ROLAP: Dimensional Modeling UsingRelational DBMS• Special schema design: star, snowflake• Special indexes: bitmap, multi-table join• Proven technology (relational model, DBMS), tend to outperform specialized MDDB especially on large data sets• Products – IBM DB2, Oracle, Sybase IQ, RedBrick, Informix
Star Schema (in RDBMS)
Star Schema Example
The “Classic” Star Schema Store Dimension Fact Table Time Dimension STORE KEY STORE KEY PERIOD KEY A single fact table, with PRODUCT KEY Store Description City PERIOD KEY Period Desc Year detail and summary data State Dollars Quarter District ID Units District Desc. Month Price Region_ID Region Desc. Product Dimension Day Current Flag Fact table primary key Regional Mgr. has only one key column Resolution Level PRODUCT KEY Sequence Product Desc. Brand Color per dimension Each key is generated Size Manufacturer Level Each dimension is a single table, highly de- normalizedBenefits: Easy to understand, easy to define hierarchies, reduces # of physical joins, lowmaintenance, very simple metadata
Star Schemawith SampleData
The “Snowflake” SchemaStore DimensionSTORE KEY District_ID Region_IDStore Description District Desc. Region Desc.City Region_ID Regional Mgr.StateDistrict IDRegion_IDRegional Mgr. Store Fact Table STORE KEY PRODUCT KEY PERIOD KEY Dollars Units Price
Aggregation in a Single Fact Table Store Dimension Fact Table Time Dimension STORE KEY STORE KEY PERIOD KEY Store Description PRODUCT KEY City PERIOD KEY Period Desc State Year Dollars Quarter District ID Units District Desc. Month Price Region_ID Day Region Desc. Current Flag Regional Mgr. Product Dimension Resolution Level PRODUCT KEY Sequence Product Desc. Brand Color Size Manufacturer LevelDrawbacks: Summary data in the fact table yields poorer performance for summarylevels, huge dimension tables a problem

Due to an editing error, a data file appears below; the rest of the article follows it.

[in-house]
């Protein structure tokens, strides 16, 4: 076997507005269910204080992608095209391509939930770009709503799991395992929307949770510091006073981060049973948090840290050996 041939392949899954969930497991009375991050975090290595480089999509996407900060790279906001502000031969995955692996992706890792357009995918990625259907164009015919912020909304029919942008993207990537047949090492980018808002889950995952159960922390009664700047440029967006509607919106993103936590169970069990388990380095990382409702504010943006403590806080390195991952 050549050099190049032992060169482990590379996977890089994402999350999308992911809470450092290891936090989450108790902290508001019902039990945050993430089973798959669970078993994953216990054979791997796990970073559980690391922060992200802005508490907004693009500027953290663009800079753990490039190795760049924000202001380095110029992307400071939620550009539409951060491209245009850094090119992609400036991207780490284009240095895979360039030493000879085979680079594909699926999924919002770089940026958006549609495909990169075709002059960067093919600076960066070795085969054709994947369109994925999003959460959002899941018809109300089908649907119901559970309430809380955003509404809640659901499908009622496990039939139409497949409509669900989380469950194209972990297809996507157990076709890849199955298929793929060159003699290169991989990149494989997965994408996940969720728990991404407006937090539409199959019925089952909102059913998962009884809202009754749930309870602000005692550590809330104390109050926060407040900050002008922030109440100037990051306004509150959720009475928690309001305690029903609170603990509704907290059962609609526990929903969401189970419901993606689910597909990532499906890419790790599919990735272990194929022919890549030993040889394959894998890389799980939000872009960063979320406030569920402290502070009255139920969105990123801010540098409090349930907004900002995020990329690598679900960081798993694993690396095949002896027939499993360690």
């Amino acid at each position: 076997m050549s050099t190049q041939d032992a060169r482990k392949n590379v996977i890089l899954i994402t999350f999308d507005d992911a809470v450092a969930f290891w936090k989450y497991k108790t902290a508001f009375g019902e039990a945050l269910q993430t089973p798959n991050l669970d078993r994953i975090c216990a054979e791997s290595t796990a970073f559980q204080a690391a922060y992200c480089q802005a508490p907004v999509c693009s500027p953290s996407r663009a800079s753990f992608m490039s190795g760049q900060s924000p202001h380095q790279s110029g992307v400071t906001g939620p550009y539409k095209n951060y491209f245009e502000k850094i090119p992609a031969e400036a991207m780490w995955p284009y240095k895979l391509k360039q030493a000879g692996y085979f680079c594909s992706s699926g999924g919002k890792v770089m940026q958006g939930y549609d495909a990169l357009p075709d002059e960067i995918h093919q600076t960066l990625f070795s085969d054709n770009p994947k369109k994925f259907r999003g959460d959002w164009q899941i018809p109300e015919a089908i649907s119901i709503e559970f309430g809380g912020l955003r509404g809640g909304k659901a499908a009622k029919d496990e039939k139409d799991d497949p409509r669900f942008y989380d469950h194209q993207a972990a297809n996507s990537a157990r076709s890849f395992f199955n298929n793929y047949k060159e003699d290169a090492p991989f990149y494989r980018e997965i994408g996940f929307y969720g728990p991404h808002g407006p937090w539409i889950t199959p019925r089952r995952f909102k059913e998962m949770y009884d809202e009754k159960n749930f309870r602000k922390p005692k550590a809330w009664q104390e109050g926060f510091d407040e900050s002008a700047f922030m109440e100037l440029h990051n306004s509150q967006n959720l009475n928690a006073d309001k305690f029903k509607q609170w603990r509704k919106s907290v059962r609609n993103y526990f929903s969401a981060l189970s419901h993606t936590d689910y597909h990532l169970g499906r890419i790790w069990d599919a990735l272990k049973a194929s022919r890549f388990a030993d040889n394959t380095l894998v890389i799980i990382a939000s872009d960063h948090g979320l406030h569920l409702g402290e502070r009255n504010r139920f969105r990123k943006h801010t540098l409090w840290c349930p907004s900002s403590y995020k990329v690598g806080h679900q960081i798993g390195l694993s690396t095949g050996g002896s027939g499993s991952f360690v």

The “Fact Constellation” SchemaStore Dimension Fact Table Time DimensionSTORE KEY STORE KEY PERIOD KEYStore Description PRODUCT KEYCity PERIOD KEY Period DescState Year Dollars QuarterDistrict ID UnitsDistrict Desc. Month PriceRegion_ID DayRegion Desc. Current FlagRegional Mgr. Product Dimension Sequence PRODUCT KEY Product Desc. Brand District Fact Table Color Region Fact Table Size District_ID Manufacturer PRODUCT_KEY Region_ID PRODUCT_KEY PERIOD_KEY PERIOD_KEY Dollars Dollars Units Units Price Price
Schema and Multiple Fact TablesSt ore DimensionSTORE KEY Dist rict _ ID Region_ ID • No LEVEL in dimension tablesSt ore Descript ionCit y Dist rict Desc. Region_ ID Region Desc. Regional Mgr. • Dimension tables are normalized bySt at eDist rict ID decomposing at the attribute level • Each dimension table has one keyDist rict Desc.Region_ IDRegion Desc.Regional Mgr. St ore Fact Table STORE KEY Dist rict Fact Table District_ID RegionFact Table Region_ID for each level of the dimensionís hierarchy PRODUCT_KEY PRODUCT_KEY PERIOD_KEY PRODUCT KEY PERIOD_KEY Dollars PERIOD KEY Unit s • The lowest level key joins the Dollars Unit s Price Dollars Price dimension table to both the fact Unit s Price table and the lower level attribute table How does it work? The best way is for the query to be built by understanding which summary levels exist, and finding the proper snowflaked attribute tables, constraining there for keys, then selecting from the fact table.